2022 Election, Adams County, Elections, Featured, Original Report, Sherrie Peif, Weld County

8th CD candidate Yadira Caraveo paying herself a salary from campaign contributions

EDITOR’S NOTE: The total amount Caraveo has paid herself has been changed from the original story. Caraveo filed an amended pre-primary report, showing that two payments in May were mistakenly doubled.

THORNTON — While media reports focus on the money raised by the two women running to be the first to represent Colorado’s new 8th Congressional District seat, what has gone unnoticed to date is that the Democrat candidate is using her supporters’ contributions to pay herself a salary.

Since May, Yadira Caraveo has cut herself a total of 10 bi-monthly checks totaling $39,072.50 ranging from a low of $3,382.18 to a high of $5,250.70.

Although legal to an extent, the practice is nearly obsolete. Complete Colorado checked with multiple people who have been inside Colorado politics for decades, and no one can ever remember a candidate paying themselves.

Complete Colorado checked the filing reports for the other seven House of Representative races in Colorado. Incumbents are not allowed to pay themselves a salary, and no other challengers in those races have done so either.

Former Colorado GOP Chairman and political analyst Dick Wadhams said although he can’t recall anyone actually paying themselves a salary, candidates have stretched the definition of how campaign money can be spent.  He points to 2007 when Republican Gubernatorial Candidate Dan Maes was fined by the secretary of state’s office for spending nearly one-third of his donations on reimbursements to his family that were not a direct result of his campaign.

The practice of paying one’s self a salary from campaign funds is legal, but likely not utilized because according to the Federal Election Commission’s (FEC) website, the rules around doing so are very specific, including (among other things):

  • The salary must not exceed the lesser of the minimum annual salary for the federal office sought or the earned income that candidate received during the year prior to becoming a candidate.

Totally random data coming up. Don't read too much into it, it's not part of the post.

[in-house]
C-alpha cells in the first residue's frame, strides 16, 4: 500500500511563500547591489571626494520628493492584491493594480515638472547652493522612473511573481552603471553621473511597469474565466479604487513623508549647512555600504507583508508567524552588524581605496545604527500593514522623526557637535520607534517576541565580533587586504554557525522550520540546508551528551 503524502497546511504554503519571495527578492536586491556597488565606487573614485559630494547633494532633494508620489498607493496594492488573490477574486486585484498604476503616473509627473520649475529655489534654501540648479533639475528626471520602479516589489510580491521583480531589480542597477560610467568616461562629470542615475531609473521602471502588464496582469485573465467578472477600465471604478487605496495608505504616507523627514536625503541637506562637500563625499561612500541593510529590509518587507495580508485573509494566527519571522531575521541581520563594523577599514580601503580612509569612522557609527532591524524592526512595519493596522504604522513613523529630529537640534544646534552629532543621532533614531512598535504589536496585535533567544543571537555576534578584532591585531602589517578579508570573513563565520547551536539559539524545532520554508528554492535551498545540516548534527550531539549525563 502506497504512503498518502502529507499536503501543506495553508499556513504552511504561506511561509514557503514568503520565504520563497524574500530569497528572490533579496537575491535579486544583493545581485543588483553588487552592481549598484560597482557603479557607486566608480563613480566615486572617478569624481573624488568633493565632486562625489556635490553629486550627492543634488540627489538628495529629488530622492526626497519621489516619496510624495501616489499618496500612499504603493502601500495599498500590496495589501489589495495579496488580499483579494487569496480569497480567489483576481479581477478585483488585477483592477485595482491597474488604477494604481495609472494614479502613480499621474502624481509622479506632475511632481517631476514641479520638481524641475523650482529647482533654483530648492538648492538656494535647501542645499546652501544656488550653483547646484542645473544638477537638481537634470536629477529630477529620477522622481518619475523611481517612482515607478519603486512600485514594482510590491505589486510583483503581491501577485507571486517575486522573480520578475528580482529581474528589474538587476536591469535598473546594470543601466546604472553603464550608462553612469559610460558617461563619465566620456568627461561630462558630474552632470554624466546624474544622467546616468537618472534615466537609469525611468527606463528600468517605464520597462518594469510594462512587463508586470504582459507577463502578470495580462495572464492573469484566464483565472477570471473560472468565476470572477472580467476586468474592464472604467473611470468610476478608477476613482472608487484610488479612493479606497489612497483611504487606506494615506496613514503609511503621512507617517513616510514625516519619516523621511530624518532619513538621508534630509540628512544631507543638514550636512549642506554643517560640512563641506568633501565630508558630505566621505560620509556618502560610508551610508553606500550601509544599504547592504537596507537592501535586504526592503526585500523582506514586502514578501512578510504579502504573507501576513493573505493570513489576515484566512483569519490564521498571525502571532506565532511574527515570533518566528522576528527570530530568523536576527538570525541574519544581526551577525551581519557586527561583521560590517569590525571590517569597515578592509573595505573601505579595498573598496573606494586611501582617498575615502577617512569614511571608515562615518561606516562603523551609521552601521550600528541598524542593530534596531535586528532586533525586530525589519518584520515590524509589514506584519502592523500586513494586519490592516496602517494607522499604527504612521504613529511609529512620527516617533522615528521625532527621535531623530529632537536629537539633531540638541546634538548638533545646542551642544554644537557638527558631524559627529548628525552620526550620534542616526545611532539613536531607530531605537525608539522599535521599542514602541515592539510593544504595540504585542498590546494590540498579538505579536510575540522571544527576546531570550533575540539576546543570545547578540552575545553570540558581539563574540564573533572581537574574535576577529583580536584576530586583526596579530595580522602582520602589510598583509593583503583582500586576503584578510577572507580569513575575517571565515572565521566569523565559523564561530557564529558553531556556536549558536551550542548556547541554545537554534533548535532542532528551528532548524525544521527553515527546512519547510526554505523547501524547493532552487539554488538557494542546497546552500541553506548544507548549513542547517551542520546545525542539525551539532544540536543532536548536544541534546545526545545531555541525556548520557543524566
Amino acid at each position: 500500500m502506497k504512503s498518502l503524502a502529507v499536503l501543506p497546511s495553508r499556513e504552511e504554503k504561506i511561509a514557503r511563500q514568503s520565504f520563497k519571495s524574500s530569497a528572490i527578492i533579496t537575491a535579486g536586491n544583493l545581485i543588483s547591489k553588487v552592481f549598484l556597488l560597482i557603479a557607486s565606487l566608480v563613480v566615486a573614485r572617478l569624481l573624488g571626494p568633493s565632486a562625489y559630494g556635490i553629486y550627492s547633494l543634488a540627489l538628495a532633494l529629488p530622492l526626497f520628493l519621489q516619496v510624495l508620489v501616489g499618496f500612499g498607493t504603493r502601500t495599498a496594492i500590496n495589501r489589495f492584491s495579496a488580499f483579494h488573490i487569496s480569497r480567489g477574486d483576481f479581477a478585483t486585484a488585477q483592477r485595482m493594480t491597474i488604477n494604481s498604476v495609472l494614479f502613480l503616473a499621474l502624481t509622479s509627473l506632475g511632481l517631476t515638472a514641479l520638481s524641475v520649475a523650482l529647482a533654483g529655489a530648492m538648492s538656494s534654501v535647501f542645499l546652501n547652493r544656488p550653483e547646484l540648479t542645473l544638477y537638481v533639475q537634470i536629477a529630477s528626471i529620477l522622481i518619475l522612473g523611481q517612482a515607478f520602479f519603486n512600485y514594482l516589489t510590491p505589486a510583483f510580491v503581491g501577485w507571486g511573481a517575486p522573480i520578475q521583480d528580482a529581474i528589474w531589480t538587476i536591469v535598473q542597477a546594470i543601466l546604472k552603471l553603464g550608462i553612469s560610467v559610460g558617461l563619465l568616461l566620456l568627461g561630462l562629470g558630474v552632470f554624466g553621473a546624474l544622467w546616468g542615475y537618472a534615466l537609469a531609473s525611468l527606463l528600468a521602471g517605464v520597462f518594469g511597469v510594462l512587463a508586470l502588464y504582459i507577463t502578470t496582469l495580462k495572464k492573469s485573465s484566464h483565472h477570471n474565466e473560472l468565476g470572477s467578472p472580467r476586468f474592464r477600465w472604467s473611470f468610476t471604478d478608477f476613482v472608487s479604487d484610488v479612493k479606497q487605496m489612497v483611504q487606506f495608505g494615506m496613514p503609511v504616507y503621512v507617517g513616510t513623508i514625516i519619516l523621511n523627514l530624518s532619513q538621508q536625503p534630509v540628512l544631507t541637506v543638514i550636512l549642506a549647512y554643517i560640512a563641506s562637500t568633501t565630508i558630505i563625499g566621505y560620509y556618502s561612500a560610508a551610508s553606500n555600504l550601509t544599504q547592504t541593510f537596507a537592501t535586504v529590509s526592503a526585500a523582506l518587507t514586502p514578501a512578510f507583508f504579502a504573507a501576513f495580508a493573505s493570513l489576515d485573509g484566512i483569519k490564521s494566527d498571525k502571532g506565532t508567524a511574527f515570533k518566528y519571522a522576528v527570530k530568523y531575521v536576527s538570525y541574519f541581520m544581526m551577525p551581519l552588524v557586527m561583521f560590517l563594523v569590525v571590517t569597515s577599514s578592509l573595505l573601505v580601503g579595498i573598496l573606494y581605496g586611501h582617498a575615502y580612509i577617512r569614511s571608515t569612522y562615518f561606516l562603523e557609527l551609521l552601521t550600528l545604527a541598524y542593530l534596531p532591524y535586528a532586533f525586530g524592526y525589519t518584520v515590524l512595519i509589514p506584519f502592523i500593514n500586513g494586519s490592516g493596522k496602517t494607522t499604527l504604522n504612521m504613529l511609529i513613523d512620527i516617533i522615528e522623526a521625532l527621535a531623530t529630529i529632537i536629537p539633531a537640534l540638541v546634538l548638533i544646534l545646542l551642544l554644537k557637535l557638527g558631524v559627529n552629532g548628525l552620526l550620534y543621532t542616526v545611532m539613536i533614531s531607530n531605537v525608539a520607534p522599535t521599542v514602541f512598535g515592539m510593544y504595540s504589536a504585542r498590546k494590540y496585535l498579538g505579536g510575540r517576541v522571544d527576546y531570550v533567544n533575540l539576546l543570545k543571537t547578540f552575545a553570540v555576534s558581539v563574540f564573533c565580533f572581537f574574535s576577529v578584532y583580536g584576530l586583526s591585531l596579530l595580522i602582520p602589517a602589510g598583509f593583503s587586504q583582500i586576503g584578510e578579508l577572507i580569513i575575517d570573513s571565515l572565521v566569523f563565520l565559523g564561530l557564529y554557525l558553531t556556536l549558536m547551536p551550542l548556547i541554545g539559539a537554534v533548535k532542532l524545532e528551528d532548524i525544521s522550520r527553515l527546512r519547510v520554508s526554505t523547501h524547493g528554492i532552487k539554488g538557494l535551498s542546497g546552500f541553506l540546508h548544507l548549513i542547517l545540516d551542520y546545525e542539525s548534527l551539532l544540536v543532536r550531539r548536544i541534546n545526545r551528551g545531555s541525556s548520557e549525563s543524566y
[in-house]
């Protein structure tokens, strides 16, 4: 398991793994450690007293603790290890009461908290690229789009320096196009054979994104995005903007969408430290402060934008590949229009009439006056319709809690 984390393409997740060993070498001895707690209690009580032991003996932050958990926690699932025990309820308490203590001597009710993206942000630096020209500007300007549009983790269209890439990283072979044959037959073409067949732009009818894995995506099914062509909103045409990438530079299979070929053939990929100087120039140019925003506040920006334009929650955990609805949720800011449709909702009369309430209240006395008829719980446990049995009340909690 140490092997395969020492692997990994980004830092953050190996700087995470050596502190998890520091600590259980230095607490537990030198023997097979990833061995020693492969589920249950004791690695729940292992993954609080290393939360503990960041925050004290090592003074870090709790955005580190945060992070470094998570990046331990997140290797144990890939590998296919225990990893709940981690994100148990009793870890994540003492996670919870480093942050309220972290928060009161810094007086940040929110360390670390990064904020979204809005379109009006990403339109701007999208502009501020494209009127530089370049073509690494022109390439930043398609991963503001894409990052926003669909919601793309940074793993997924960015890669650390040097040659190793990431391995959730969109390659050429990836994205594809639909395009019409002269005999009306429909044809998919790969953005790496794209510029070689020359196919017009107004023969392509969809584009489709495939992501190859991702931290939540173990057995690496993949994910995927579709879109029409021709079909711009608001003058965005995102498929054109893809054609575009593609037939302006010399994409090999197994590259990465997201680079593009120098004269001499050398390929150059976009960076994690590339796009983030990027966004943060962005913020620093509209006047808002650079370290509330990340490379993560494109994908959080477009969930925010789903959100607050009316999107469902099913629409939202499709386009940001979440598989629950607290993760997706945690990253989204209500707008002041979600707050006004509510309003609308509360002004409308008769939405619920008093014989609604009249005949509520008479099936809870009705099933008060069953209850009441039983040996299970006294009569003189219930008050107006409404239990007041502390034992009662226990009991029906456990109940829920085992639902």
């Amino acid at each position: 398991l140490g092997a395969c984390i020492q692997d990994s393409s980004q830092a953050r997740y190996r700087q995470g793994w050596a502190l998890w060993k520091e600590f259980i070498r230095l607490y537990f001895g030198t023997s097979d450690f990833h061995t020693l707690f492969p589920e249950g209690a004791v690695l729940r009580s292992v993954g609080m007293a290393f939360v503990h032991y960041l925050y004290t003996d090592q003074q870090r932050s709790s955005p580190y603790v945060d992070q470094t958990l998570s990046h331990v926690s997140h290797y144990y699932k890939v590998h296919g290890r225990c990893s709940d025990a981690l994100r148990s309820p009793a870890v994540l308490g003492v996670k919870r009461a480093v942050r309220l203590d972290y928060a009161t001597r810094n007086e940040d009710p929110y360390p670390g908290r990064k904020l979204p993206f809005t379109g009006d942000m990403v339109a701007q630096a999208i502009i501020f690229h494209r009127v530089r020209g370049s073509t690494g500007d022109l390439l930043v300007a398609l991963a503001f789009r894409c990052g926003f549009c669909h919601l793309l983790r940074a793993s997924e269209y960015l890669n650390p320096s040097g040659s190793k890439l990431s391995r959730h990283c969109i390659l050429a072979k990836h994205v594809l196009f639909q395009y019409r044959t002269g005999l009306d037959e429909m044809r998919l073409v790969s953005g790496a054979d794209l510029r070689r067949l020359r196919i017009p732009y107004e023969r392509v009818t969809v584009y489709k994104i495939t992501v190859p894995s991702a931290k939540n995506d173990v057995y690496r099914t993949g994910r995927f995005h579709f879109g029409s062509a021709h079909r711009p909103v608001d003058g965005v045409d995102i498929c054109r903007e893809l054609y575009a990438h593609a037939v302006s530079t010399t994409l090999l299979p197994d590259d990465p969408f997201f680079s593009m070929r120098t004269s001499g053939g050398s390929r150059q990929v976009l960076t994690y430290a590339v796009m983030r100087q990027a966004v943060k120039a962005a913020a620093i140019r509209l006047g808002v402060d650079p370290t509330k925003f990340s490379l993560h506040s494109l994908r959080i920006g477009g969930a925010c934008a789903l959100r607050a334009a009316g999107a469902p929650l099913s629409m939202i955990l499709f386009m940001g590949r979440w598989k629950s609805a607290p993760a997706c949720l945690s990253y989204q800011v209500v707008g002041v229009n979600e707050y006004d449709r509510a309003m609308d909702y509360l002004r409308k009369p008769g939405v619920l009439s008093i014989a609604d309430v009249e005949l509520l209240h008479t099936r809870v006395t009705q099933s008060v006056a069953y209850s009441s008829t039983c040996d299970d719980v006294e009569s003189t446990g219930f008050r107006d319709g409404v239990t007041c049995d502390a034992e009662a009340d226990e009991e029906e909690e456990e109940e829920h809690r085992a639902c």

• Individuals who elect to receive a salary from their campaign committees must provide income tax records and additional proof of earnings from relevant years upon request from the Commission.
  • Payments of salary from the committee must be made on a pro-rata basis (a candidate may not receive a whole year’s salary if he or she is not a candidate for an entire twelve-month period).
  • Salary payments may continue until the date when the candidate is no longer considered a candidate for office or until the date of the general election or general election runoff.

In Caraveo’s case, the minimum annual salary for the federal office sought is $174,000, but her earned income from the previous year as a member of the House of Representatives in Colorado was $41,449.

It is unclear if Caraveo received any income from practicing medicine as a pediatrician; however, she said at a recent forum between she and her opponent Barbara Kirkmeyer that she had left her practice to become a state legislator.

Complete Colorado accessed the payments on raw data reports available on the FEC’s website.

A spokesman for the FEC told Complete Colorado that although candidates are asked to submit their tax returns in advance if they plan to pay themselves a salary, few do, forcing the commission to request the returns when the salary is caught.

Because there were only three payments processed from the second quarter and the commission is still currently working on processing data from the third quarter, it is possible they will ask for Caraveo’s tax return for 2021 after that processing is complete, the spokesman said. Whether that is before the election, it is unknown, but Complete Colorado will continue to follow Caraveo’s reports.

A spokesman for Kirkmeyer’s campaign said Caraveo is not in touch with her constituents.

“At a time when Coloradans are struggling to make ends meet due to Joe Biden’s inflation, Yadira Caraveo is looking out for herself,” said Alan Philp. “She’s not making any personal sacrifice. It makes you wonder who she would look out for in Congress.”

Inquiries to the Caraveo campaign have gone unanswered.


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